Ting Tings - Super Critical

2008 saw the indelible indie-pop sound of Salford duo The Ting Tings embedded in our minds. Releasing ‘That’s Not My Name’ which exploded with popularity and then following it up later with debut album We Started Nothing, the band saw their fame increase with rapid progression. Fading away somewhat for four years after their initial success, the group returned in 2012 with second album Sounds from Nowheresville, said to be heavily inspired by the sound of the Beastie Boys. Meeting both negative responses from the media and fans for their more serious sound, The Ting Tings flew out to Ibiza in the September of same year and begun work upon their latest creation Super Critical. Crammed with the components of disco, funk and dance alongside seeing the pair reinstate their entertaining side, the pair’s third album showcases an almost complete alteration in The Ting Tings sound.

From opening, it’s become evident that Super Critical exhibits a sound unfamiliar to come from The Ting Tings. With the first couple of bar sections of beginning track ‘Super Critical’ displaying smoother vocals, hand claps and drums at the head position, The Ting Tings recently discovered appealing disco-pop sound is made clear. The track is further expanded later with the sounds of brass, funk style guitar riffs and strong kick drums, fully launching The Ting Tings into the genres of disco and dance, a position which the group slot into with ease.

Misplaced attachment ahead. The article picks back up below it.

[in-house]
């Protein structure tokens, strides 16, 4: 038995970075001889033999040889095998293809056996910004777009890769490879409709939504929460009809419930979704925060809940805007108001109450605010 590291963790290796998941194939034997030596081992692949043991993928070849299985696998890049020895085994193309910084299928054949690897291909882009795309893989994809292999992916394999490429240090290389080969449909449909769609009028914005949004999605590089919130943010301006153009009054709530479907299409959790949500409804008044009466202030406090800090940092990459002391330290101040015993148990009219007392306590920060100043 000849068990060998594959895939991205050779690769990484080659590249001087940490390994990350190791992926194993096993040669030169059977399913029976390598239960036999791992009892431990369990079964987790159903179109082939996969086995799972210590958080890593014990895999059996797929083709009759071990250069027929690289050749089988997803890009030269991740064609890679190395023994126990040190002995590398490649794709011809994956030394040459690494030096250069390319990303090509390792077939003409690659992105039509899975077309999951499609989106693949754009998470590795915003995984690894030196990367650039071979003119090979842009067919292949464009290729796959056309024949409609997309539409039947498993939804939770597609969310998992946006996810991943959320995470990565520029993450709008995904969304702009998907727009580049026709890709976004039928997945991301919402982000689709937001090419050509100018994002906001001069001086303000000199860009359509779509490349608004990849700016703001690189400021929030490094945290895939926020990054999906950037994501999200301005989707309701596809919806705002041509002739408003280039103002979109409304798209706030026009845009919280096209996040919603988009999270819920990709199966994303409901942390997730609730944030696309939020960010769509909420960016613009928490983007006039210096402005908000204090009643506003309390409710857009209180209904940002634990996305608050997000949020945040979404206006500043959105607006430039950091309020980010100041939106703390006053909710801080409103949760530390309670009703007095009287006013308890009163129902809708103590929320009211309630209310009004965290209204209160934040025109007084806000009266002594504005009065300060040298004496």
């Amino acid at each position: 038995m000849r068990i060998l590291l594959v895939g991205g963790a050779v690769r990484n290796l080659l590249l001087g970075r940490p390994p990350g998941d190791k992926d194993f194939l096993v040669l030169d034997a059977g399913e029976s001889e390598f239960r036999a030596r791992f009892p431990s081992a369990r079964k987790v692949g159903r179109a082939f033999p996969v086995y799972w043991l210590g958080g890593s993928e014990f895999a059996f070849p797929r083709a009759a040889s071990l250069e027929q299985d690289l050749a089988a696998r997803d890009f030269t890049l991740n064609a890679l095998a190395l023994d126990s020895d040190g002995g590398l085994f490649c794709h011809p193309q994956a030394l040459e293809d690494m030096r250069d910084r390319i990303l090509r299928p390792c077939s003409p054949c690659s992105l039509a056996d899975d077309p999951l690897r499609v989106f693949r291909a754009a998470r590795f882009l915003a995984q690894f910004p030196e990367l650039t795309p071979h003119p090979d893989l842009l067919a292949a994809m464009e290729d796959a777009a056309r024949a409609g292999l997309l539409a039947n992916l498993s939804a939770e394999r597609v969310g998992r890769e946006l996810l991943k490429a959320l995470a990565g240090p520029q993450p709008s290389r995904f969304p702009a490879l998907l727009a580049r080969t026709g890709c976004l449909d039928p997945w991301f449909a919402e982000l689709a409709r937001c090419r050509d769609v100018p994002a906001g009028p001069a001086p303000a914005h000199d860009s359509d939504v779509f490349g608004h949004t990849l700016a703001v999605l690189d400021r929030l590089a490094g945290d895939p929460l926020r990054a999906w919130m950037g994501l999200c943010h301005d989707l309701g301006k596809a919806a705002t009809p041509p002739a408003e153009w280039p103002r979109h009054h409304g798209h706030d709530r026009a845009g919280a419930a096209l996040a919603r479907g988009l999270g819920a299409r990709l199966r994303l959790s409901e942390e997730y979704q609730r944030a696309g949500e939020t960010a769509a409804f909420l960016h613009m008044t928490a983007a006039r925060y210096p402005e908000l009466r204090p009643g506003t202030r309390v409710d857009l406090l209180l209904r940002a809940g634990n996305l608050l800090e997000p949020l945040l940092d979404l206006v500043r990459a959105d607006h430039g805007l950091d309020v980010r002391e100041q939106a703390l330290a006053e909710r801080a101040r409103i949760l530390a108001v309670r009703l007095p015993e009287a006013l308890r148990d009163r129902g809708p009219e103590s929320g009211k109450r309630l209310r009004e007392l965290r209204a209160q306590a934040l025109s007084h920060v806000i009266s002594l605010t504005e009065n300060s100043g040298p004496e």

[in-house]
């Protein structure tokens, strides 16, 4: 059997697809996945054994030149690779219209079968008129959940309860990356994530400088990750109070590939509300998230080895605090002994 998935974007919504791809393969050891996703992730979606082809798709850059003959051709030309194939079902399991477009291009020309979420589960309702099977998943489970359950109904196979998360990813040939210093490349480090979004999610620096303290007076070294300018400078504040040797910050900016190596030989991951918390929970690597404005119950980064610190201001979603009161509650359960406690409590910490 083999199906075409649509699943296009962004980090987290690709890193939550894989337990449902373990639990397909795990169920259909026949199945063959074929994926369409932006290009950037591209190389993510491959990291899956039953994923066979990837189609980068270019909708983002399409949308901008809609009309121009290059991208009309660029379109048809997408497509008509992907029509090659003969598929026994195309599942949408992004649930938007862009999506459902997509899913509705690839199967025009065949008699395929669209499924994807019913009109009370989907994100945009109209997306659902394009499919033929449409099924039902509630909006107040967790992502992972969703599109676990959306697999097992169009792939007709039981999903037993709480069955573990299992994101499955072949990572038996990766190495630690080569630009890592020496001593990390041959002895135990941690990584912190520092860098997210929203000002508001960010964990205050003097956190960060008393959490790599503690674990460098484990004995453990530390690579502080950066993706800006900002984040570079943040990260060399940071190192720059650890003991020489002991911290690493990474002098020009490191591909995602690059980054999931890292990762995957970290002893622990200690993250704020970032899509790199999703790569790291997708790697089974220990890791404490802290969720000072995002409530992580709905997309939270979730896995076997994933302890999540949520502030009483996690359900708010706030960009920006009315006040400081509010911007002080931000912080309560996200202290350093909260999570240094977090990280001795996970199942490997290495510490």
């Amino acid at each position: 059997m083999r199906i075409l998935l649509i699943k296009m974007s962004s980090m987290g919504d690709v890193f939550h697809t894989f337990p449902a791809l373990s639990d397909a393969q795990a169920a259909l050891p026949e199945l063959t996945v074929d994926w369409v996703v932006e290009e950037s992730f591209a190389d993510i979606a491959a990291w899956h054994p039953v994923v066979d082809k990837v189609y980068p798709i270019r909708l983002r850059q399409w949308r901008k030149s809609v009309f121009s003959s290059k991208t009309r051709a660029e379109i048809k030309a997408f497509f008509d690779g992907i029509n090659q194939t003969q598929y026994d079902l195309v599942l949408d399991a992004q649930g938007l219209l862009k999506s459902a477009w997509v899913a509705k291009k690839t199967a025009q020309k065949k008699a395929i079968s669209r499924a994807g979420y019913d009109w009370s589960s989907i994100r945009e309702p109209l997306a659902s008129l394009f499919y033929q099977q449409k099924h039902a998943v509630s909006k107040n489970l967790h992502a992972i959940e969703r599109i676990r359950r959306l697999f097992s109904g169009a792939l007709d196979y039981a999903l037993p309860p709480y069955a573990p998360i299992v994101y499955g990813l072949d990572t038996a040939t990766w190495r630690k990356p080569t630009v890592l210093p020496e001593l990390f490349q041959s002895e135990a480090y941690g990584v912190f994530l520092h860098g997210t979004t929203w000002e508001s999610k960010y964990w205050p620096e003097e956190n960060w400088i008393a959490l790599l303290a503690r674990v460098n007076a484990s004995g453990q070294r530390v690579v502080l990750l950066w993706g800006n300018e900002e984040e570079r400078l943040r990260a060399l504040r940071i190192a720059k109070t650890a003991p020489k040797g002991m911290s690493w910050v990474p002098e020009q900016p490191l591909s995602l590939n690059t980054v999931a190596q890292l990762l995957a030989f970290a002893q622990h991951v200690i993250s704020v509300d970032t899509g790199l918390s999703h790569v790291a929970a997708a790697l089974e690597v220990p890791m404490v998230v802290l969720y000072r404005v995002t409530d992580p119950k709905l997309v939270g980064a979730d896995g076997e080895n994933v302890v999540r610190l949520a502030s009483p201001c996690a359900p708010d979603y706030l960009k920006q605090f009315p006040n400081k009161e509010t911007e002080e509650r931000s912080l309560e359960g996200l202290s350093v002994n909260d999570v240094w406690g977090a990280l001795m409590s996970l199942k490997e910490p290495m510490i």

‘Do It Again’, ‘Wrong Club’ and ‘Only Love’ provide further confirmation of the duo’s endeavours into the energetic sounds of 1970s. Each integrating mighty drumbeats, White’s attitude vocals and mesmerising guitar riffs, the animated upbeat sound that disco promotes is fully reincarnated.

Super Critical also presents The Ting Tings exploring and utilising electronic instrumentation such as synthesisers. ‘Wabi Sabi’, ‘Communication’ and ‘Green Poison’ all ring clear of synthesiser noises and sounds related to the 1980s, perhaps representing how disco evolved in the decade known as the ‘computer age’.

Generating an album bursting with pleasing, sparkling and polished sounds, Super Critical echoes the glamour that disco often comes packaged with. Whilst possibly representing disco through its development in the 1970s and 1980s, The Ting Tings’ third album rebirths the care-free environment and enjoyment that disco produces, making it impossible for Super Critical’s memorable riffs not to induce feelings of those weekend nights on the dance floor.

Aaron Joliff

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